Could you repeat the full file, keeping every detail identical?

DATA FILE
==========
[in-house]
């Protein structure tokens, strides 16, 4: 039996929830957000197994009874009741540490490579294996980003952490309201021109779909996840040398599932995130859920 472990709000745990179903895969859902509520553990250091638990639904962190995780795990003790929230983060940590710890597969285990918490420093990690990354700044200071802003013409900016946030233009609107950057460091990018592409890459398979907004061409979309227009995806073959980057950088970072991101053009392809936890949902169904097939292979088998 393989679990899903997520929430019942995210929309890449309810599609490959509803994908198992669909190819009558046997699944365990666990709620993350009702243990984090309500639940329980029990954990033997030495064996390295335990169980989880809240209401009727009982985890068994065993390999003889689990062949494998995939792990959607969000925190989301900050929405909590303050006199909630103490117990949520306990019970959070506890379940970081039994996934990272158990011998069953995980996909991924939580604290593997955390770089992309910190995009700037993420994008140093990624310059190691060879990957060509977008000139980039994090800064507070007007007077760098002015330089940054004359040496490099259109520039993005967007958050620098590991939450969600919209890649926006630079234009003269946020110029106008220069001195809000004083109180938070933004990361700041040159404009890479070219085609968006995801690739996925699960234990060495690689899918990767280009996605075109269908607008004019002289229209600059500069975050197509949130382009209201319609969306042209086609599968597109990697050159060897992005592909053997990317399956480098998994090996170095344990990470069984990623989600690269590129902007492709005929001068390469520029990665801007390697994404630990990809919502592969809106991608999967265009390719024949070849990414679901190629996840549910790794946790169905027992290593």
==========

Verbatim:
[in-house]
């Protein structure tokens, strides 16, 4: 039996929830957000197994009874009741540490490579294996980003952490309201021109779909996840040398599932995130859920 472990709000745990179903895969859902509520553990250091638990639904962190995780795990003790929230983060940590710890597969285990918490420093990690990354700044200071802003013409900016946030233009609107950057460091990018592409890459398979907004061409979309227009995806073959980057950088970072991101053009392809936890949902169904097939292979088998 393989679990899903997520929430019942995210929309890449309810599609490959509803994908198992669909190819009558046997699944365990666990709620993350009702243990984090309500639940329980029990954990033997030495064996390295335990169980989880809240209401009727009982985890068994065993390999003889689990062949494998995939792990959607969000925190989301900050929405909590303050006199909630103490117990949520306990019970959070506890379940970081039994996934990272158990011998069953995980996909991924939580604290593997955390770089992309910190995009700037993420994008140093990624310059190691060879990957060509977008000139980039994090800064507070007007007077760098002015330089940054004359040496490099259109520039993005967007958050620098590991939450969600919209890649926006630079234009003269946020110029106008220069001195809000004083109180938070933004990361700041040159404009890479070219085609968006995801690739996925699960234990060495690689899918990767280009996605075109269908607008004019002289229209600059500069975050197509949130382009209201319609969306042209086609599968597109990697050159060897992005592909053997990317399956480098998994090996170095344990990470069984990623989600690269590129902007492709005929001068390469520029990665801007390697994404630990990809919502592969809106991608999967265009390719024949070849990414679901190629996840549910790794946790169905027992290593």